August 14, 1998

Nursing School leader named to national Medicare Commission

Nursing School leader named to national Medicare Commission

Colleen Conway-Welch, Ph.D., dean of the Vanderbilt University School of Nursing, has been appointed to the National Bipartisan Commission on Medicare.

The 17-member commission is made up of 10 members of the Senate and the House of Representatives, as well as seven leaders in the health care community. Conway-Welch is the only nurse on the commission.

The federal commission was formed to recommend ways of preserving Medicare for 76 million baby-boomers. It is mandated to submit a report to Congress by March 1, 1999.

"I am very honored to have been selected for the commission. I believe my background and experience as a nurse will allow me to listen with an open mind to all the proposals and testimonials that will come to our attention," said Conway-Welch.

Conway-Welch will be the third Tennessean and the first nurse to serve on the panel, joining U.S. Sen. Bill Frist, a former heart surgeon at Vanderbilt University Medical Center, and Samuel Howard, chief executive officer of Nashville-based Phoenix Healthcare Corp.

"The issues before the Medicare Commission are critically important to the long-term solvency of the program, to its ability to function in our changing health care delivery system, and, most importantly, to future generations of Medicare beneficiaries," said Dr. Harry R. Jacobson, vice chancellor for Health Affairs.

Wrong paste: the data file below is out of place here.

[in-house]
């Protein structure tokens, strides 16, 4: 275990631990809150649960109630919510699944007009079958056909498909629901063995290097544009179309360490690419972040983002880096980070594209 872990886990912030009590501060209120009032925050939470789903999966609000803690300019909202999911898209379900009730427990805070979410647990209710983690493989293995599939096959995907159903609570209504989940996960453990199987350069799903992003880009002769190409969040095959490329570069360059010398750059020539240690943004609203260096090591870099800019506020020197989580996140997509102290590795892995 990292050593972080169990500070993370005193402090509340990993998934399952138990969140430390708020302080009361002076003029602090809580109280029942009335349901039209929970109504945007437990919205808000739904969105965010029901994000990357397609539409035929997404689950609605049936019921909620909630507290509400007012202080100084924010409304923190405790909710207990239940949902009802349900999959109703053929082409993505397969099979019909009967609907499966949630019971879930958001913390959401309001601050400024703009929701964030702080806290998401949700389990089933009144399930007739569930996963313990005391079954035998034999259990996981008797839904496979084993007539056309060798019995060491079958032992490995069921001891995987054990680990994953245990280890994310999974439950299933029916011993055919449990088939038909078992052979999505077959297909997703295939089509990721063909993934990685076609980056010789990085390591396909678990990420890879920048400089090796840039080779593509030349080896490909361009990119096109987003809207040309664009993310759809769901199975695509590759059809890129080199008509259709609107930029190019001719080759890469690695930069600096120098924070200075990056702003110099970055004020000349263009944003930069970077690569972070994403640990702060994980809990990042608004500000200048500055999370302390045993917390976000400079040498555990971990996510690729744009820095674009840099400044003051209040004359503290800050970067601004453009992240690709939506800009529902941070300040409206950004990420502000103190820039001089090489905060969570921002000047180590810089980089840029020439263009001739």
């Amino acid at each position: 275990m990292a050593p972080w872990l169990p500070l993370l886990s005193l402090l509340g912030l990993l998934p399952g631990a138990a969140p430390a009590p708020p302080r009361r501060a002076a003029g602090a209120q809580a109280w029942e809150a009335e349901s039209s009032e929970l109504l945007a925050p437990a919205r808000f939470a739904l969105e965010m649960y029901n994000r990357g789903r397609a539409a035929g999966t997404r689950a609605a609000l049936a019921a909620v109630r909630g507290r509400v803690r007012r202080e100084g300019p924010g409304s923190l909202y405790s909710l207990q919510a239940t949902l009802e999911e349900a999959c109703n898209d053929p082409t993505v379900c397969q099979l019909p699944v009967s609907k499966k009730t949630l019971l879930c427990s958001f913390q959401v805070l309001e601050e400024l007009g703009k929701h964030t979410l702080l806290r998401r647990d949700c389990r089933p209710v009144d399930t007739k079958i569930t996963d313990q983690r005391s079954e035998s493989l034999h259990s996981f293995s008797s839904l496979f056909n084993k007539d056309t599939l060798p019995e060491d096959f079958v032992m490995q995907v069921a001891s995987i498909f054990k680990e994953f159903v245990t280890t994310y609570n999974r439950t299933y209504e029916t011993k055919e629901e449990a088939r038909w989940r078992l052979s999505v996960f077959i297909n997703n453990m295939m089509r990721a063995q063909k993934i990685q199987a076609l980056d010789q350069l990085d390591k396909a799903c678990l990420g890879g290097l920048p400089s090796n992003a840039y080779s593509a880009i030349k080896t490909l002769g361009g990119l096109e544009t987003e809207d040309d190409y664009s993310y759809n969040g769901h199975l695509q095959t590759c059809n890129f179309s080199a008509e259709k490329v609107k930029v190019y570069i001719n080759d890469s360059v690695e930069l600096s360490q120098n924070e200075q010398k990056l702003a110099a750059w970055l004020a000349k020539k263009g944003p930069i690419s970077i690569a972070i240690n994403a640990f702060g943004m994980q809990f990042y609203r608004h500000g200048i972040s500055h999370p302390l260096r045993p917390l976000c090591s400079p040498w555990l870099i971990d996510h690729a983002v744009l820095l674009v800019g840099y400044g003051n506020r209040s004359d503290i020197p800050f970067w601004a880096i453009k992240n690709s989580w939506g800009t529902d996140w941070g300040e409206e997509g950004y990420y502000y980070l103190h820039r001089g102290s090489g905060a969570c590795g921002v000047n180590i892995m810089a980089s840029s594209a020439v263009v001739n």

"I am not surprised that the health care expertise of Middle Tennessee is well recognized on the commission and could not be more pleased that Colleen has been asked to participate. Her expertise as a nurse, educator, and administrator will serve the commission well as they deliberate in the weeks ahead."

Conway-Welch holds a bachelor's degree in nursing from Georgetown University, a master's degree in nursing from Catholic University, and a Ph.D. in nursing from New York University.

She is a certified nurse-midwife, a member of the Institute of Medicine, and has served on numerous national councils, including President Ronald Reagan's commission on HIV.